Turbulent Markets Were Navigable Seas, Despite Overlapping Currents
The initial impact of COVID-19 and the ensuing implementation of shelter-in-place policies on the trading world has been widely reported, with a number of items getting heavy airplay.
Some are obvious: extreme market volatility in March that saw the VIX breach 80, the increase in average daily moves across assets, and, now, the ensuing speed of the market’s recovery in a still elevated volatility regime. The Nasdaq has hit all-time highs and the S&P 500 has almost erased March’s losses. The other item that received much attention — attention only heightened by the history and symbolism ingrained in the institution — was the closure of the New York Stock Exchange’s trading floor.
(Note: The closure of the remaining American derivatives pits was notable as well, but those exchanges are less applicable to this equity-centric piece.)
While the shutdown was indeed notable and historic, with all of the remaining floor broker trading volume (D-Orders) needing to port to some electronic workflow (MOC/LOC orders), from our perspective at CAPIS and given the feedback of our clients, it was a manageable and orderly shift. We were proactive across the board in communicating these developments and clients appreciated the advice and guidance. In turbulent times, experienced trading coverage becomes more valuable.
With the closure, we recommended avoiding the open and close until we could get a sense of the impact and risk of transacting in the absence of floor brokers during those high-volume periods. Some of our adjustments, like stretching out our executions more strategically across the day, were simple shifts of equal parts art and science. We have the data to back up our decisions but we do not ignore the instincts of our experienced staff. It is that blend that has been key in periods such as these. A trader who knows how to take a breath and keep their wits is as valuable as any algo.
We put extra emphasis on shortening pre-trade check time horizons; trading into, rather than on, the close; and looking at our baskets holistically to maintain as much neutrality as possible. All of that being said, we had plenty of clients that still chose to trade on the close. And not a single one of those orders went unexecuted.
Part of what allowed us to handle this ongoing turbulence and widening of spreads is the depth and breadth of our trading desk’s experience. Most of our traders have been with us for more than a decade, and thus have traded through a number of Black Swan (and Grey Rhino) events. While technology and market structure have drastically changed over that period of time, some of the strategies deployed by our traders in those moments stand the test of time.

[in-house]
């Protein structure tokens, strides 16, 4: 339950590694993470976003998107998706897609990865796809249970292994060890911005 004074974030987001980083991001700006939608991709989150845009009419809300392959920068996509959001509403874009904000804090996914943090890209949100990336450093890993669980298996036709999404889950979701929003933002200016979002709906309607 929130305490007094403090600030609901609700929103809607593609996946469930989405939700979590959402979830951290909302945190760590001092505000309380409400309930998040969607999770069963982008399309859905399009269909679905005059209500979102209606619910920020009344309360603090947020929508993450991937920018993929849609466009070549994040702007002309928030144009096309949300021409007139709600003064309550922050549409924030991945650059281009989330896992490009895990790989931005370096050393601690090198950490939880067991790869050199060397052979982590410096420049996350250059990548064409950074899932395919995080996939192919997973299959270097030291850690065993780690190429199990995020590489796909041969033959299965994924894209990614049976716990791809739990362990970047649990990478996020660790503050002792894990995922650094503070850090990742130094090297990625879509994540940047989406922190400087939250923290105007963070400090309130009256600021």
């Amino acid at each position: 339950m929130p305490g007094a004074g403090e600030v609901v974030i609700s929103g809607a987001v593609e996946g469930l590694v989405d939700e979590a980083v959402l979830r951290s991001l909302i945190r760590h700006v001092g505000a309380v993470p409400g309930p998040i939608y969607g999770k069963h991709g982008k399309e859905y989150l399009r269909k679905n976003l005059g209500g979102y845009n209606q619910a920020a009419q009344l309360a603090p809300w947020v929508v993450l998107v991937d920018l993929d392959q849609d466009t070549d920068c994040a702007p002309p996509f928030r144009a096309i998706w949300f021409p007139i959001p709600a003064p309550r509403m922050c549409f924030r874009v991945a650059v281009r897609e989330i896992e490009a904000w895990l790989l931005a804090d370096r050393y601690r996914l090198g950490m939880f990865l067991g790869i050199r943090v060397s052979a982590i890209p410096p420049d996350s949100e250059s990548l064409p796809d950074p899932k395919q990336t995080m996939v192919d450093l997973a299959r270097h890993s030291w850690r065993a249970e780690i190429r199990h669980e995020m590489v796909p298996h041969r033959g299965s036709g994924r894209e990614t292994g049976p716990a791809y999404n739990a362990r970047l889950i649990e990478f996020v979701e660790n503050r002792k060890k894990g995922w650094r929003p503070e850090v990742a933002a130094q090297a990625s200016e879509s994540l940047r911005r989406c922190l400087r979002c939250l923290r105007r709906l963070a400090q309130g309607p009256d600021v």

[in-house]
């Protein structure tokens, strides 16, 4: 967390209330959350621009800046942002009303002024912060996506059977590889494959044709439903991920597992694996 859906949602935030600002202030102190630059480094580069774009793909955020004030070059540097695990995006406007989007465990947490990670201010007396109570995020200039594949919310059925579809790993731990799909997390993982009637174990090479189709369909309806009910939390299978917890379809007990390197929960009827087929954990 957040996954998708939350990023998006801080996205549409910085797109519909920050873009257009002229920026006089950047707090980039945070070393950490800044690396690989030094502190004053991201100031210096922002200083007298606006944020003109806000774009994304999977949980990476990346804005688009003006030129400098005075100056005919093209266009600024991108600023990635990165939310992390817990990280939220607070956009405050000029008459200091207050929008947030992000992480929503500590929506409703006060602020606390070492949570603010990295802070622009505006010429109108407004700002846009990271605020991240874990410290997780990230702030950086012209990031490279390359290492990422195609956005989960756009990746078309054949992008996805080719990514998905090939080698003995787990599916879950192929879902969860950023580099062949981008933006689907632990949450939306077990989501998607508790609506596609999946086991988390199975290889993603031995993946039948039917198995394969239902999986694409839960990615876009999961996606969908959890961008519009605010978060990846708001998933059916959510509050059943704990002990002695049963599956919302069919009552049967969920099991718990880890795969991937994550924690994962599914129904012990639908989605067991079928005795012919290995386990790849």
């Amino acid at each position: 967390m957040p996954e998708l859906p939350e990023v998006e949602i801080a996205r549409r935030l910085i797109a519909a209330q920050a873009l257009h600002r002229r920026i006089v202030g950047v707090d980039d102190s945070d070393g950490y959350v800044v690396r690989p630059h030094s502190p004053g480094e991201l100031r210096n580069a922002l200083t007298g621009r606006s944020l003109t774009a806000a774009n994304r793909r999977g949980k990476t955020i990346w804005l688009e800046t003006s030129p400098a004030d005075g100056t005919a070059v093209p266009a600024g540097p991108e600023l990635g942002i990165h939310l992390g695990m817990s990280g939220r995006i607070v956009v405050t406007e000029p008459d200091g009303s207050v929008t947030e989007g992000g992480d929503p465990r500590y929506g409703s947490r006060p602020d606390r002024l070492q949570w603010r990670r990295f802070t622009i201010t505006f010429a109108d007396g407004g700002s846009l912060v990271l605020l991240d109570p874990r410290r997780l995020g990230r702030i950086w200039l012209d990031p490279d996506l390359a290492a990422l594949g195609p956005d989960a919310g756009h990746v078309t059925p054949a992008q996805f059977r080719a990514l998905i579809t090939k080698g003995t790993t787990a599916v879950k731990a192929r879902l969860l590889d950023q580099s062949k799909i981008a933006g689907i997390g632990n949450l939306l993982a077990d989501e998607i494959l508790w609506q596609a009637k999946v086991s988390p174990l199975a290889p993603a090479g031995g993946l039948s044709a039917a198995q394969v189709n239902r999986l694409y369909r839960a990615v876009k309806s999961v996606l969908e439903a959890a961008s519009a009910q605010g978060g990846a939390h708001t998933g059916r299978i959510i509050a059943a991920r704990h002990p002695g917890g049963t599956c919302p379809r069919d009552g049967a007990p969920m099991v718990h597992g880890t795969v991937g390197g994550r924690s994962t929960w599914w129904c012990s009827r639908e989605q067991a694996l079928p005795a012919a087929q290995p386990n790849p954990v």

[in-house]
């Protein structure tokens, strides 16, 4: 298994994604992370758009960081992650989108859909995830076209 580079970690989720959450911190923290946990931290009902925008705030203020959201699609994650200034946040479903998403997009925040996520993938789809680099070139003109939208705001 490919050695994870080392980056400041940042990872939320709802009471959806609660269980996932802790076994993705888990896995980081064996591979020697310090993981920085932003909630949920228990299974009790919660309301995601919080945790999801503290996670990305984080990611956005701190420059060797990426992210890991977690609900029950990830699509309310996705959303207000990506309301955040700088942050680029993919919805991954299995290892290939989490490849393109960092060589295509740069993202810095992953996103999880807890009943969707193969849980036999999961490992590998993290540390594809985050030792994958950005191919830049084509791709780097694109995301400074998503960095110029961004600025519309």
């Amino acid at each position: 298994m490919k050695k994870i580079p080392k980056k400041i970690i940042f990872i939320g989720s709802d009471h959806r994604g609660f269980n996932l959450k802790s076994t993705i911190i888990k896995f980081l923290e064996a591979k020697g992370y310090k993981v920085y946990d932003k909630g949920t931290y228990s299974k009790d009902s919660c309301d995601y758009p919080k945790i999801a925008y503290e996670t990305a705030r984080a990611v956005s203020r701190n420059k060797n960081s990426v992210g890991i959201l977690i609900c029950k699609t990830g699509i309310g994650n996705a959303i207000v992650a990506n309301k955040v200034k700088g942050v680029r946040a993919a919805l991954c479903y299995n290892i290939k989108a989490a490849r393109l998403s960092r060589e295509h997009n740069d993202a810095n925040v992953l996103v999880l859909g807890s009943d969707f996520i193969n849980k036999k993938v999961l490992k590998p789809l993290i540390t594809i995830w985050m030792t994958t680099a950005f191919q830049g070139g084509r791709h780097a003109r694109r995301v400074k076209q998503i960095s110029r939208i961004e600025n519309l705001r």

But, are we back to normal yet?
According to the data from NYSE, market quality has improved since March, but spreads on the S&P 500 are still 53% higher than January and available volume displayed at the NBBO is down 26%, even as daily volumes remain elevated.
S&P 500: Average Notional Size at NBBO & Average Spread
Like with much happening during 2020, and in our labyrinthian, interconnected markets in general, it is hard to attribute the data and trading activity we have seen to a single variable (“The floor was closed!”).
Notably, there has been an ongoing retail trading undercurrent. Prior to the current era of zero-commission trading, retail flow was roughly 10% of the market. Now, that figure stands around 20%-25%. To some degree, we see a decline in activity on the close as a natural, and ongoing, byproduct of more retail trading. Those participants are less likely to be deploying advanced order types, and they do not have the same degree of, say, daily portfolio rebalancing and hedging needs that would necessitate using the close.
On the other hand, if you’re trying to get a trade done consisting of, say, 26% of a midcap’s ADV, one might still feel like the close is the magic bullet. Given the fact that the virus is still not gone, unemployment is still with us, and it is an election year (to name a few catalysts), getting a trade done during a period of wider bid-ask spreads might be preferable to the overnight risk. As for how spreads have had their own spurts of small, medium, and large dislocations, how much can truly be pegged on one variable?
Each day in this environment bears its own new hiccups, but in the end, it isn’t that markets aren’t changing, it’s that we change how we use markets to ensure our clients’ success. Which is exactly what we’re here for — to be that trading guide in times of uncertainty.